Every Halloween enthusiast dreams of visiting Salem. Despite the dark history of hangings and witchcraft accusations, the tiny town offers a host of museums, reenactments, and memorials that attracts scores of people year round. Of course, the number of visitors skyrocket during the month of October.
The bad thing is I missed the crowds. Taking advantage of a super cheap flight, I flew into Boston mid-week and thus missed the hoopla that occurs during nights and weekends. The good thing is that didn’t stop me from experiencing what the city had to offer.
The first stop was an obligatory visit to the Witch’s Museum. Tooted as the most visited Museum in Salem, I expected to see huge exhibits and reenactments complete with fake blood and high-pitched screaming. What I instead discovered is that the museum consists of only three rooms, one exhibit, and that the reenacting is done by ghostly,life-sized plastic sculptures.
Guests are ushered into a dome-shaped room. Above them, about a dozen scenes depict the Salem witch trials, the events leading up to it, and the aftermath. A spotlight shines on each scene in turn as a dramatic overhead voice narrates the action. After the presentation, guests are led into another room where a tour guide gives a brief history of witches. They start with the original witches;Pagan women who were respected,powerful healers of their communities. Next, the audience is told how early Christianity– threatened by these powerful women– helped advance the scary, evil images we have of witches today. Lastly, we learned about modern- day witches or Wiccans as they are called. I knew nothing about this world beforehand and I left with some interesting tidbits. For example, both male and female members are called witches ( the word warlock carries negative connotations). The verdict? In my opinion, there wasn’t enough exhibits for this to be a true museum but for less than $10.00, it is informative and entertaining. Check it out.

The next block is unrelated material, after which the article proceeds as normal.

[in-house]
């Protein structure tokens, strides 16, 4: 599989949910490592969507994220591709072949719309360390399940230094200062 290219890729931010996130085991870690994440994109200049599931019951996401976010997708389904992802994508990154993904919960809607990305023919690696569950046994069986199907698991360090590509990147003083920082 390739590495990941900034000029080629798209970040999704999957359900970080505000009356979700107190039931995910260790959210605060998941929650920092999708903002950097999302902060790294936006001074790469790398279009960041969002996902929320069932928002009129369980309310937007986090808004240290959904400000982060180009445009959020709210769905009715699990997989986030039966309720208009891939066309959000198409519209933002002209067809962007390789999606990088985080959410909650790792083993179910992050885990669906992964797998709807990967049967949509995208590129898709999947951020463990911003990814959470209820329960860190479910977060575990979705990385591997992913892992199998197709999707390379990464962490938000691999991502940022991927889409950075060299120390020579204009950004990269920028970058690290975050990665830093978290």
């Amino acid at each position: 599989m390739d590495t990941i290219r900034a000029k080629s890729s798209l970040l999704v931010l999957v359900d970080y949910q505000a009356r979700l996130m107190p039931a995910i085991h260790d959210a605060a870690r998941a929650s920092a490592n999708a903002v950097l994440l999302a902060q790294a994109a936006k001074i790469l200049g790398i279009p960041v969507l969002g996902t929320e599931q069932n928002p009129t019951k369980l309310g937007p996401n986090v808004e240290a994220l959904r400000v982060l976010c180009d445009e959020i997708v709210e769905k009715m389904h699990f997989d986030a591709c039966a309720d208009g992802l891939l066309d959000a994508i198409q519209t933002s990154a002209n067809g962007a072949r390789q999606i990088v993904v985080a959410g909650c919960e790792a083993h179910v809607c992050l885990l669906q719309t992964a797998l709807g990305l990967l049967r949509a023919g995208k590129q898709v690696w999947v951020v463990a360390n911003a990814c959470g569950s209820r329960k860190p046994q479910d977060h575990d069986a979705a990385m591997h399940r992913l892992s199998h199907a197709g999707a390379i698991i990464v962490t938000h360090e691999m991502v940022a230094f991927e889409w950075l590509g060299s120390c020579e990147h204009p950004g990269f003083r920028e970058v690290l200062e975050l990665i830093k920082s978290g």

A few minutes away from the museum is the Salem Witch Trials’ Memorial. It’s half cemetery, half public park and the benches are engraved with the names of the 20 victims who were accused (and ultimately executed for ) of practicing witchcraft. See if any of the names look familiar to you.
The adjoining cemetery is filled with cracked and weathered tombstones, some of which date back to the 1600’s.
For lasting memories of Salem’s beauty, make the waterfront your last stop. Here you’ll find a gorgeous wharf,complete with a lighthouse, and loads of historical sites. A replica of the Friendship trading vessel is docked here and House of the Seven Gables( The house that Nathaniel Hawthorne made famous in his novel) is just a few steps away.
I didn’t get to participate in Haunted Happenings– the nighttime, month-long affair that includes parades, carnivals, and twice the haunted tours– but if you want to , I’d suggest showing up on weekends or after 3pm.
Or if you like your outings to be a bit more calm and history focused, visit during weekdays and in the morning.
No matter when you go, you’ll be able to see the tarot card and magick stores on nearly every block, the quaint, vibrant houses, and walk the peaceful streets.